Making the move to Geelong

More people are moving to Geelong from metro areas like Melbourne, according to the latest Regional Movers Index (RMI).

RMI data from the March quarter found that more people across the country were relocating to regional areas, with numbers at a 12-month high.

Regional Australia Institute chief executive Liz Ritchie said Greater Geelong was among the top five regional places people moved to.

“Whilst the pandemic supercharged this movement, the regional lifestyle is continuing to prove highly desirable for thousands of people, especially those from cities.

“With high house prices and cost-of-living pressures biting, many people are realising the regions can offer the lifestyle they want and the jobs they’re after, minus big city problems.

“The sustained trend provides tangible evidence regarding the importance of investing in and supporting the regions, to ensure communities have the services, skills, and infrastructure they need.”

City of Greater Geelong mayor Trent Sullivan said the area had experienced “rapid growth over the past decade” and expected it to continue.

“Council’s Settlement Strategy forecasts we’ll reach a population of 390,000 by 2036, which is an extra 110,000 people,” he said.

“The lifestyle here is clearly very appealing for people looking for a change from Melbourne…and we want to maintain Geelong’s liveability as the city gets bigger.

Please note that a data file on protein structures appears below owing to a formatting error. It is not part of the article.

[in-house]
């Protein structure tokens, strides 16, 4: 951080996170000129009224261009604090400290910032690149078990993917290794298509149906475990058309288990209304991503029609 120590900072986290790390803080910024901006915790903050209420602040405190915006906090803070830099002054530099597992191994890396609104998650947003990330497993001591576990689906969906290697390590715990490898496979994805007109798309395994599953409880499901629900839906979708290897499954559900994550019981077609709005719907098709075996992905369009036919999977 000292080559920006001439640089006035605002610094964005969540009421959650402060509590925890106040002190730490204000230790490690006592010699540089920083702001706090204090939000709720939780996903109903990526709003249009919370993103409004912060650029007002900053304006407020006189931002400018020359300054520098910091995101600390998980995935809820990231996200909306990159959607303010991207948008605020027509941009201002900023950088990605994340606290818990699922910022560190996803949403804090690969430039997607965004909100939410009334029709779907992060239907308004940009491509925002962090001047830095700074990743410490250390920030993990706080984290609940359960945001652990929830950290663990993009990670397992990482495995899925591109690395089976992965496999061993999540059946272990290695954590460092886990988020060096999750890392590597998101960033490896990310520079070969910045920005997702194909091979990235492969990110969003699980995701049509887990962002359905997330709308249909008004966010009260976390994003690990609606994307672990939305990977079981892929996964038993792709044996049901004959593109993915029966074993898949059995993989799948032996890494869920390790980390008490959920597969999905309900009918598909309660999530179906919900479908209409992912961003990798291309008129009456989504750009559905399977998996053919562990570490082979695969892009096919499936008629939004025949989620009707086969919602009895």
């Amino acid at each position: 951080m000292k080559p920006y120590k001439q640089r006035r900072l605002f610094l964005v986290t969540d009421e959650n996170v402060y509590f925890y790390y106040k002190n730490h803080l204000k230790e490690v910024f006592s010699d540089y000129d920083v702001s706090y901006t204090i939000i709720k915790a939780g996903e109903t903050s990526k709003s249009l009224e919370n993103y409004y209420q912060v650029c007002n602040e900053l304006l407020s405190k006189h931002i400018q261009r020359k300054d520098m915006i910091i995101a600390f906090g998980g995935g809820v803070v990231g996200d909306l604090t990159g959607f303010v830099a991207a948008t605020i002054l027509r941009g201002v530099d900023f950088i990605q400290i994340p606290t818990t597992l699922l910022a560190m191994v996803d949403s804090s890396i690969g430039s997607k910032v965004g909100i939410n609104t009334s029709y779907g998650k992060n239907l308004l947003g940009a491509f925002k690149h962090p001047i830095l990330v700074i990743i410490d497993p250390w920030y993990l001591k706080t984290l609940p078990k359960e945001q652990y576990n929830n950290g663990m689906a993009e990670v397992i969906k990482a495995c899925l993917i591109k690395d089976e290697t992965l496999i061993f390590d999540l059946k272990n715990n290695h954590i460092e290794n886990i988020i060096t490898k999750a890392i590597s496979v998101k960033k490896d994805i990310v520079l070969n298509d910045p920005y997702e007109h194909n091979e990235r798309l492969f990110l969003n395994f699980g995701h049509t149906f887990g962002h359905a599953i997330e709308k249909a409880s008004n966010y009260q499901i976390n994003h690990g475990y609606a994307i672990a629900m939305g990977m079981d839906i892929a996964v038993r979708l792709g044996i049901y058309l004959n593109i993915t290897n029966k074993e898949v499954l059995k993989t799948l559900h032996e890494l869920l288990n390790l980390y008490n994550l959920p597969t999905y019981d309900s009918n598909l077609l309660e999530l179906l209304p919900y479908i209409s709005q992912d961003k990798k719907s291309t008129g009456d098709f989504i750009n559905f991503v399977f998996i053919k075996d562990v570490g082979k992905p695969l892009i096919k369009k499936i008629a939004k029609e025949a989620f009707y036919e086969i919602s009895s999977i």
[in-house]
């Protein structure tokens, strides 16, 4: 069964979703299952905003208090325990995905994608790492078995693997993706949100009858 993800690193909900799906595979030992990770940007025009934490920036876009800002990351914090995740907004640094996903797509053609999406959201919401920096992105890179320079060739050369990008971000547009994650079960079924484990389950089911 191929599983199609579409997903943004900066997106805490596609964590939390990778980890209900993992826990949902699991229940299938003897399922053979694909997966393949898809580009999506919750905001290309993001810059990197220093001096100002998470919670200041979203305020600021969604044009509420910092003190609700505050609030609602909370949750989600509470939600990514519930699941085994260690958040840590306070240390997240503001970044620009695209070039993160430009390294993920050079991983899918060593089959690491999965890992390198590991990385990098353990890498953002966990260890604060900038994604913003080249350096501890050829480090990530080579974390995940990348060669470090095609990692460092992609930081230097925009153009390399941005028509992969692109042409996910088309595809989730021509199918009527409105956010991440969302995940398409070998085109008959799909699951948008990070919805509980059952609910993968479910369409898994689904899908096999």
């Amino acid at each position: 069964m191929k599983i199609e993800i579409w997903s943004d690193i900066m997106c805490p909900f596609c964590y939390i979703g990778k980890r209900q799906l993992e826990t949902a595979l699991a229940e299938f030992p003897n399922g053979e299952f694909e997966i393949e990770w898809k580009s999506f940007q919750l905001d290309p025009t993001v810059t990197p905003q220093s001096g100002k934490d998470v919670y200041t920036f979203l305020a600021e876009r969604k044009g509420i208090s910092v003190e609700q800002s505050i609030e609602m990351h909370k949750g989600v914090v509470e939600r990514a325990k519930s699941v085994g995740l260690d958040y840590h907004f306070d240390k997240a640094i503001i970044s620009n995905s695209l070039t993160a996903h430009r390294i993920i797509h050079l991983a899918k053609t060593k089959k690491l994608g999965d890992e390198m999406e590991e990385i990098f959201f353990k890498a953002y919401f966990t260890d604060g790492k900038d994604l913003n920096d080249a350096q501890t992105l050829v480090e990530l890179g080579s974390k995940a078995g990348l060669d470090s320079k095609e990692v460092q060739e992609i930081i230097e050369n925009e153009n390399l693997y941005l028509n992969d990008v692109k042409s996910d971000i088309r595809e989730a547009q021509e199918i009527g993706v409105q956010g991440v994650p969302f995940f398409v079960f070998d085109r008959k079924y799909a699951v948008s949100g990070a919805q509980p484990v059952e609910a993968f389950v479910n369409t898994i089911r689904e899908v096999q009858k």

“Pleasingly, our economy is also growing and there is local employment being created, making it more possible for our new residents to find good jobs close to home.”

Mayor Sullivan said council was looking at ways to offer more housing that suited different needs and income levels to accommodate Geelong’s growing population.

“It’s a very exciting time for Geelong and we need to capitalise on the momentum we have now to set the city up for a bright future,” he said.

“We’re at an important point now where we’ll need major government investment in areas such as public transport and smart forward planning to support our continued growth.

“People moving here will need somewhere to live and council is looking to strike an even balance between greenfield development in new growth areas, and infill in our established suburbs.”